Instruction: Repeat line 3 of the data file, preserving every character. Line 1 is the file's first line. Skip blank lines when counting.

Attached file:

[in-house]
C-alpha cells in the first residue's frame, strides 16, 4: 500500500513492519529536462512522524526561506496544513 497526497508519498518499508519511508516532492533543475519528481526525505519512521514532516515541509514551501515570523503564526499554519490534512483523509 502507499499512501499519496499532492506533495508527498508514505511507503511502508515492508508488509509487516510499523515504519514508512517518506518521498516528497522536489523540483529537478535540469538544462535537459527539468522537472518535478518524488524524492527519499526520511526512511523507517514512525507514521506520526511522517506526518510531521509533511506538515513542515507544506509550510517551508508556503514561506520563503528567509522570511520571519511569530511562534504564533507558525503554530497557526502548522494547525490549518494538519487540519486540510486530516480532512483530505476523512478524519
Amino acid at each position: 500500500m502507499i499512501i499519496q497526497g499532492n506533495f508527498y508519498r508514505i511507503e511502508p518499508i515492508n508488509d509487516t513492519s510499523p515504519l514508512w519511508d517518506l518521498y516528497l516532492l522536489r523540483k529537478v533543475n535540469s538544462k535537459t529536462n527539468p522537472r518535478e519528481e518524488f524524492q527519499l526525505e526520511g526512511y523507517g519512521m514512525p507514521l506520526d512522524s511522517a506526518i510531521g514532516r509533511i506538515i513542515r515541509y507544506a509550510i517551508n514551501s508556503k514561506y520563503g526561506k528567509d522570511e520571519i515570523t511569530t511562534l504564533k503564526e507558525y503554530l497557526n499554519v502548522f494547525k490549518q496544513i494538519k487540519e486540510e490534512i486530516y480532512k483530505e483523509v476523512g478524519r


Amino acid at each position: 500500500m502507499i499512501i499519496q497526497g499532492n506533495f508527498y508519498r508514505i511507503e511502508p518499508i515492508n508488509d509487516t513492519s510499523p515504519l514508512w519511508d517518506l518521498y516528497l516532492l522536489r523540483k529537478v533543475n535540469s538544462k535537459t529536462n527539468p522537472r518535478e519528481e518524488f524524492q527519499l526525505e526520511g526512511y523507517g519512521m514512525p507514521l506520526d512522524s511522517a506526518i510531521g514532516r509533511i506538515i513542515r515541509y507544506a509550510i517551508n514551501s508556503k514561506y520563503g526561506k528567509d522570511e520571519i515570523t511569530t511562534l504564533k503564526e507558525y503554530l497557526n499554519v502548522f494547525k490549518q496544513i494538519k487540519e486540510e490534512i486530516y480532512k483530505e483523509v476523512g478524519r